Optimal Collaboration: A Three-Tiered Process

Optimal Collaboration: A Three-Tiered Process

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Executive Summary

Pressing global problems require optimal methods of collaboration to ensure that societies move toward progress and not chaos. At present, however, a breakdown in collaboration has materialized in the form of political polarization, social unrest, governmental impasse, and the fraying of democratic institutions. In this paper, I propose three measures of successful collaboration, highlight major barriers to its achievement, and recommend a three-tiered model to optimize the process.

At this extraordinary time of political, economic, and social transformation, the world’s most contentious issues require collaboration—whether to curb climate change, negotiate a trade deal, or revise the social contract between government and civil society. But current efforts to work together on issues of important societal concern have fallen short, as evidenced by the increasing hazards of climate change, the detrimental impact of interstate trade wars, and on-going partisan divides that have led to legislative impasse and, in some cases, protest and violence. On the surface, these divides are nothing new: conflict is intrinsic to the human condition. But advances in the field of negotiation offer innovative approaches to societal collaboration that can help people reach greater levels of integration. Drawing on research in the field of negotiation, I highlight three measures of successful collaboration, describe major barriers to joint work, and offer a three-tiered approach to optimize collaboration.

Measuring Success

Collaboration is a process by which stakeholders cooperate to address a shared challenge, ranging from completing a joint project to negotiating an international treaty. Each party usually has an explicit or implicit motivation to work together—but the process is not conflict-free; no two individuals’ interests and personalities will mesh with full precision. Thus, stakeholders must create maximal value while building good relations.

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About the Author

David Shapiro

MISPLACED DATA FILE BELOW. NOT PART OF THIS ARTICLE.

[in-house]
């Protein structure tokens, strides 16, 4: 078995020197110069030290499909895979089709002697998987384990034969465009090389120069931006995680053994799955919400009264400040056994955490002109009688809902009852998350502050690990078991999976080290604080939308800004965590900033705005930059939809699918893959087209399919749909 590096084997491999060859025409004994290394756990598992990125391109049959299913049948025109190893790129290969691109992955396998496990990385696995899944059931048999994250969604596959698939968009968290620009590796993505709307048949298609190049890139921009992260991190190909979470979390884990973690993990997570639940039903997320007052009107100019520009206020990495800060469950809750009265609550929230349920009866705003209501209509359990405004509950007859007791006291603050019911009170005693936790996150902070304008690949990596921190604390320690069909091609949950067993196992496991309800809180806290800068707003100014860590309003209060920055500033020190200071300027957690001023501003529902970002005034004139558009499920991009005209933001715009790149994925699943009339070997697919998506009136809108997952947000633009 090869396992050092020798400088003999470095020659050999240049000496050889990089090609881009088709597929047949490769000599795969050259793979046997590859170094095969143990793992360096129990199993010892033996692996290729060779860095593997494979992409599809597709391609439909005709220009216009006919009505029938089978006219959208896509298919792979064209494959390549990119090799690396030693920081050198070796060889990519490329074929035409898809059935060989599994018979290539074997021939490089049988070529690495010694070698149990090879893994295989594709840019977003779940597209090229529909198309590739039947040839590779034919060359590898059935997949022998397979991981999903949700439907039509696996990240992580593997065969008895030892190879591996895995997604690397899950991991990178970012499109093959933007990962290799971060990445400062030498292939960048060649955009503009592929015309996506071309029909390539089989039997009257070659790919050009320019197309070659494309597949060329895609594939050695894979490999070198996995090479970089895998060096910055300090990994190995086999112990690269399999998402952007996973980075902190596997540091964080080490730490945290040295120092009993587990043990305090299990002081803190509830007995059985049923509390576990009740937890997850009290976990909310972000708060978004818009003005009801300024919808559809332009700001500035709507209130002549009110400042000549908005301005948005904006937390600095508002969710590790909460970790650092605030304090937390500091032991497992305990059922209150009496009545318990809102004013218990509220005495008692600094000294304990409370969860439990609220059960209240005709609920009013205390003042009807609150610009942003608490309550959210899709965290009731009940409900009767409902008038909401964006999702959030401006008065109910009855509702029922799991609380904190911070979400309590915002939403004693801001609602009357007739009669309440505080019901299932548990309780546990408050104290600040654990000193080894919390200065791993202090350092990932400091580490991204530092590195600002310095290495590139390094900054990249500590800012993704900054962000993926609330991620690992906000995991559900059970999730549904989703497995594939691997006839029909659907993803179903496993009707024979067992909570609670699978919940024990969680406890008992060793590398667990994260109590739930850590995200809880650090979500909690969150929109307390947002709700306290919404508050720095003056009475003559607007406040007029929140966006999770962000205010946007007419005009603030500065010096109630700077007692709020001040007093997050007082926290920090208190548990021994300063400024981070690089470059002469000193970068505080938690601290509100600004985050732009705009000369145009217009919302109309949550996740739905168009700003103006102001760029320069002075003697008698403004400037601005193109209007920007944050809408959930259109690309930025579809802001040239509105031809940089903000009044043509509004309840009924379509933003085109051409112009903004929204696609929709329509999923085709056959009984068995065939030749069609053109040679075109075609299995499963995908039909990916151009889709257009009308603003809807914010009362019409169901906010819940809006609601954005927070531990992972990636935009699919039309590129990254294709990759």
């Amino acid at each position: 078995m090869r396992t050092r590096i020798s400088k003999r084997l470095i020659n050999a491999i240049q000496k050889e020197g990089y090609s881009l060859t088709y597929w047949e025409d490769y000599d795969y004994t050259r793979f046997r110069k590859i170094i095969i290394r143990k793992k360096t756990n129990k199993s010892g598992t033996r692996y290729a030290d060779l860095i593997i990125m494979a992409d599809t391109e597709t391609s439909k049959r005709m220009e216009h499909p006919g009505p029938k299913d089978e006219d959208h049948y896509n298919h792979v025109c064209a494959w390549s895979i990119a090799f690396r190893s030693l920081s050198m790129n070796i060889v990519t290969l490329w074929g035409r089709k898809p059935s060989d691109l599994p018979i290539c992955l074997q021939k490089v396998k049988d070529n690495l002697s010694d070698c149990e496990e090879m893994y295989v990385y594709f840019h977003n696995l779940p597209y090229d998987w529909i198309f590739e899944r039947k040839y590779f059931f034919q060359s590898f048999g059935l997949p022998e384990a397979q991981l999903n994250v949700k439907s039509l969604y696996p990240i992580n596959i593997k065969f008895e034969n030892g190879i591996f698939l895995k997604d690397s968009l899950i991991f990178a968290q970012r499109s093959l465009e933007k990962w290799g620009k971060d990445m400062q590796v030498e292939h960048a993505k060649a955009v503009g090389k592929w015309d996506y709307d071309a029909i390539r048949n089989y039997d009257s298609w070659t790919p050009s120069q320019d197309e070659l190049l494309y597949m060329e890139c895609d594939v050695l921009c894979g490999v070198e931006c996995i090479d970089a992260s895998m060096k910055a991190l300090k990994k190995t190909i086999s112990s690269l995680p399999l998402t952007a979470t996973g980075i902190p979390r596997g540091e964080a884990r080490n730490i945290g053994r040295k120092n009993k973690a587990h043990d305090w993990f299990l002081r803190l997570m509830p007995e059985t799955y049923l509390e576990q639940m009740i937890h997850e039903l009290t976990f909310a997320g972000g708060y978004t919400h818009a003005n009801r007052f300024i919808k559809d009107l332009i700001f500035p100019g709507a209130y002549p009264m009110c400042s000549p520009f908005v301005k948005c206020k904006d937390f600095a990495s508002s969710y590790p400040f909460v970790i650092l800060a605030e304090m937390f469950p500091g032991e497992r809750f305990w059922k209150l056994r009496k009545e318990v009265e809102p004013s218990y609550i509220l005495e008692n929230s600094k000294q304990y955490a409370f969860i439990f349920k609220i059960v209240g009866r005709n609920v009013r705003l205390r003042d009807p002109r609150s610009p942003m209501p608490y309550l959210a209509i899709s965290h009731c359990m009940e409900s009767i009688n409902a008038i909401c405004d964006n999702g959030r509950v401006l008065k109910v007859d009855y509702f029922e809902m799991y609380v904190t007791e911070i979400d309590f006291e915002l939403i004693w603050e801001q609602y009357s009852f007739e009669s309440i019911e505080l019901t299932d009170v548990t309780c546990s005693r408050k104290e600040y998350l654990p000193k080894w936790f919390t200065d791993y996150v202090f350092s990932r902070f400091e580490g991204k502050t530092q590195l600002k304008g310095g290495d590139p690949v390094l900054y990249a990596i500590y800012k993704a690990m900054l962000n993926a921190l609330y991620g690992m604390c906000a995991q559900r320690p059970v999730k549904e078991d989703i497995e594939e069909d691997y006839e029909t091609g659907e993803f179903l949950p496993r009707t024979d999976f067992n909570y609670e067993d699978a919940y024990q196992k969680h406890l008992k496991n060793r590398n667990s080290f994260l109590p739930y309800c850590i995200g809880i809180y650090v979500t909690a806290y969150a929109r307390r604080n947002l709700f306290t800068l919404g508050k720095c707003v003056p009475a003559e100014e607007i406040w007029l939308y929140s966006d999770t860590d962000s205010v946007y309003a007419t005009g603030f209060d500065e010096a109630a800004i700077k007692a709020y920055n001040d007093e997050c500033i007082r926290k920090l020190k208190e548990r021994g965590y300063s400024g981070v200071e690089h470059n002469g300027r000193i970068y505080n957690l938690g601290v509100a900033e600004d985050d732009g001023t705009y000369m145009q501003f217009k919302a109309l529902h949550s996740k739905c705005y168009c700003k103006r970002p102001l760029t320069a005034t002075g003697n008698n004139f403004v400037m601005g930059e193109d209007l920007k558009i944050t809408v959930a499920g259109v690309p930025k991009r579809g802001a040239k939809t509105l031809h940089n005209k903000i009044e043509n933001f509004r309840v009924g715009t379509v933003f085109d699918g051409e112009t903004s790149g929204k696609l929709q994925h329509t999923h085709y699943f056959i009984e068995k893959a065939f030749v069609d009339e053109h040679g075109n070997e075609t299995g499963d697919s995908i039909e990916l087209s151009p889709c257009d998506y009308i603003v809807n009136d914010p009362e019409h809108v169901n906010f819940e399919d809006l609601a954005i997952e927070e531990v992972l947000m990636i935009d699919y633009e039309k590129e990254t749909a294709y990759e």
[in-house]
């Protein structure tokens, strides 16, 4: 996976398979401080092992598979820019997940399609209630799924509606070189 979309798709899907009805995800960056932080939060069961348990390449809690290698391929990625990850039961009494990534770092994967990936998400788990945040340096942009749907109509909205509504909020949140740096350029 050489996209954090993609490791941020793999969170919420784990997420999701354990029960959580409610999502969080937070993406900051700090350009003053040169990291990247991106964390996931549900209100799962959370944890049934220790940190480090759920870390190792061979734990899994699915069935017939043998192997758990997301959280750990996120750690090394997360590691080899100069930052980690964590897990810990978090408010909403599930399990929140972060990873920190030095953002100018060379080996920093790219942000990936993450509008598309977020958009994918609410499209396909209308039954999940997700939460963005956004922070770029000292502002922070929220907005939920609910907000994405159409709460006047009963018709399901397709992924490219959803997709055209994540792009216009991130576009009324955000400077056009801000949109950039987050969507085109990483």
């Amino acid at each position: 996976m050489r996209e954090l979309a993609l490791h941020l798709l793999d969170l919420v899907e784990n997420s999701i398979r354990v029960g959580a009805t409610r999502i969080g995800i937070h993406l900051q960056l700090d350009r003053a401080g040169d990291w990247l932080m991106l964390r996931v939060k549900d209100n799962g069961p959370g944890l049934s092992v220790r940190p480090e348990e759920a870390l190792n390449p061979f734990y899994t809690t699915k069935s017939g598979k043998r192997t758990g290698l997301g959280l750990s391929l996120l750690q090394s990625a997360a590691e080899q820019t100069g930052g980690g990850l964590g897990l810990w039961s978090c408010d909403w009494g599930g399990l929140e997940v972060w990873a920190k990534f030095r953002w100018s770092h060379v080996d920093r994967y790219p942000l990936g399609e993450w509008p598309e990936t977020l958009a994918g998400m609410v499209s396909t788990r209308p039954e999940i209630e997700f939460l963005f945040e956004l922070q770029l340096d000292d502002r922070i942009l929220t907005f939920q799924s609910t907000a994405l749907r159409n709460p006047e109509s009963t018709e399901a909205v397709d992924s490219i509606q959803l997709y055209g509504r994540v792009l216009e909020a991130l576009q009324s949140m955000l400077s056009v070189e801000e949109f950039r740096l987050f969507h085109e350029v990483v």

David ShapiroDavid Shapiro: Founder and Director, Harvard International Negotiation Program Associate Professor of Psychology, Harvard Medical School/McLean HospitalAffiliate faculty, Program on Negotiation Daniel Shapiro teaches a highly evaluated course on negotiation at Harvard College; instructs psychology interns at Harvard Medical School/McLean Hospital; and leads executive education sessions at the Program on Negotiation at Harvard Law School, Harvard Kennedy School, and Harvard Medical School/McLean Hospital. He also has served on the faculty at the Fletcher School of Law and Diplomacy, Tufts University, and at the Sloan School of Management at Massachusetts Institute of Technology. Named one of the top 15 professors at Harvard University, Shapiro specializes in practice-based research—building theory and testing it in real-world contexts. He has launched successful conflict resolution initiatives in the Middle East, Europe, and East Asia, and for three years chaired the World Economic Forum’s Global Agenda Council on Conflict Resolution. Focusing extensively on the emotional and identity-based dimensions of negotiation and conflict resolution, Shapiro led the initiative to create the world’s first Global Curriculum on Conflict Management for senior policymakers as well as a conflict management curriculum that now reaches one million youth across more than 20 countries. He is the recipient of numerous awards, including the American Psychological Association’s Early Career Award and the Cloke-Millen Peacemaker of the Year Award. In May of 2019, Shapiro was named Harvard’s Joseph R. Levenson Memorial Teaching Prize for Excellence in Undergraduate Teaching, the oldest of the teaching awards given out by the Undergraduate Council.

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